[foaf-protocols] Safari 4.01 (5530.18) ssl bugs

Joe Presbrey presbrey at gmail.com
Tue Jun 23 22:38:16 CEST 2009


I have the same experience with foaf.me login but just tested
presbrey.xvm.mit.edu with success.  See if your Safari will allow you
access to https://presbrey.xvm.mit.edu/

If it does, you may want to consider the following patch:
http://dig.csail.mit.edu/2009/mod_ssl-require_no_ca/mod_ssl-2.2.11-require_no_ca.patch

which allows you to specify:
SSLVerifyClient require_no_ca

This is how I have presbrey.xvm.mit.edu setup.

--
Joe Presbrey


On Sun, Jun 21, 2009 at 3:38 PM, Story Henry<henry.story at bblfish.net> wrote:
> After a number of upgrades, I recently ended up with Safari 4.01 on my OSX
> leopard 10.5.7 laptop. Again it seems to me that the implementation of SSL
> has not improved in this release, which again is a pitty given that user
> friendliness of the OS on the whole. These failures do make evident the
> usefulness of the OpenId hack, as a fallback position for broken browsers.
>
> It would be very helpful to get some feedback from others on this list to
> verify that this does indeed show up a bug in Safari rather than our code.
> We can then use this to help improve our bug reports to Apple and hopefully
> get this fixed quickly.
>
> I have a large number of SSL certificates in my KeyChain. One self signed
> certificate created using the manual procedure described in [1] and one
> generated using the  foafssl.net certification service.
>
> Here are some of the experiences I did:
>
> 1. If I click on the http://foaf.me/entry.php test link I immediately get a
> response stating that no certificate was detected. Safari does not ask me
> for any certificate either. foaf.me has a very complete description of how
> it is set up, which should help the engineers at Apple duplicate the
> behavior.
>
> Here are the packets going over the wire captured with Wireshark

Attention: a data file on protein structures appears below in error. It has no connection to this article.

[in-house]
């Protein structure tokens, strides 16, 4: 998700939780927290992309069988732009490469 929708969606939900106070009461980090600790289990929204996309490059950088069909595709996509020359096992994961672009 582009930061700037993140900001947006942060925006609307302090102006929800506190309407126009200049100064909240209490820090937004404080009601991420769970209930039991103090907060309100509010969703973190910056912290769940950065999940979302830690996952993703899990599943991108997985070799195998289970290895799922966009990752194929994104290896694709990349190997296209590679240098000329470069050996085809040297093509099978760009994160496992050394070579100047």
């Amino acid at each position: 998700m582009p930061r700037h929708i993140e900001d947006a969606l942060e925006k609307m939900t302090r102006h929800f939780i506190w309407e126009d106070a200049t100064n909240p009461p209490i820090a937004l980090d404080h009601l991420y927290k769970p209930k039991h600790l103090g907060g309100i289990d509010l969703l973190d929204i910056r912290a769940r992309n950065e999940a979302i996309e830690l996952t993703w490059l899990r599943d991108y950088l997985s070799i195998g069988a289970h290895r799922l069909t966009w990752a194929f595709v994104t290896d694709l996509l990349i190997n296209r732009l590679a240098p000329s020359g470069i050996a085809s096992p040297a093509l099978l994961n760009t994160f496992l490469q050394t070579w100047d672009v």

>
>
>
>
>
> I am not yet very good at interpreting these, but I think I don't see the
> server asking for a client certificate - though this may well be encrypted.
> If you have access to the private key then you can look at the encrypted
> packets by using
>  http://wiki.wireshark.org/SSL
>
> 2. With our great Cheese Club at https://ophelia.g5n.co.uk:10443/cheese/
> I also do not get a request for a certificate, and I am also not logged in:
> the server claiming not to have received a certificate.
>
> Here are the packets going over the wire:
>
>
>
>
>
> (Because the Cheese Club is not on the default SSL port, it is helpful to
> tell Wireshark to interpret the packets as SSL ones. To do this right click
> on the packet window, and choose "Decode As..." and select SSL in the window
> that pops up).
>
> Here it is clear that the server asks for the client certificate: packet 6
> with protocol TLSv1 and Info: "Server Hello, Certificate, Certificate
> Request, Server Hello Do" that the server requests the certificate of the
> Client. Inspecting the content of packet 6 confirms this.
>
> And indeed packet 8 that follows is meant to be a certificate return packet.
> Except that it does not contain a certificate.
>
> 3. To help compare the above with what Firefox produces I decided to capture
> the http://foaf.me/entry.php packets. Firefox does ask me for the
> certificate. But I can't find out where this certificate is in the packets
> log:
>
>
>
>
>
> Perhaps they are in the message content? Any ideas?
>
> 4. So to get a clearer idea I also did the same with Firefox 3.5b4 for the
> Cheese Club, Firefox also asks me for the certificate, and as seen in packet
> 8 below, the certificate is indeed sent over the wire
>
>
>
>
>
>
>
> So it would be worth understanding in a little more detail what is happening
> on foaf.me. Clearly the certificate is sent but in a different manner.  It
> would help to have be able to compare the foaf.me and the cheese clubs
> setup.
>
> Any other comments?
>
>        Henry
>
>
> [1] http://blogs.sun.com/bblfish/entry/foaf_ssl_a_first_implementation
> [2] http://test.foaf-ssl.net/cert/
>
>
>
>
> Social Web Architect
> Sun Microsystems
> Blog: http://blogs.sun.com/bblfish
>
>
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>


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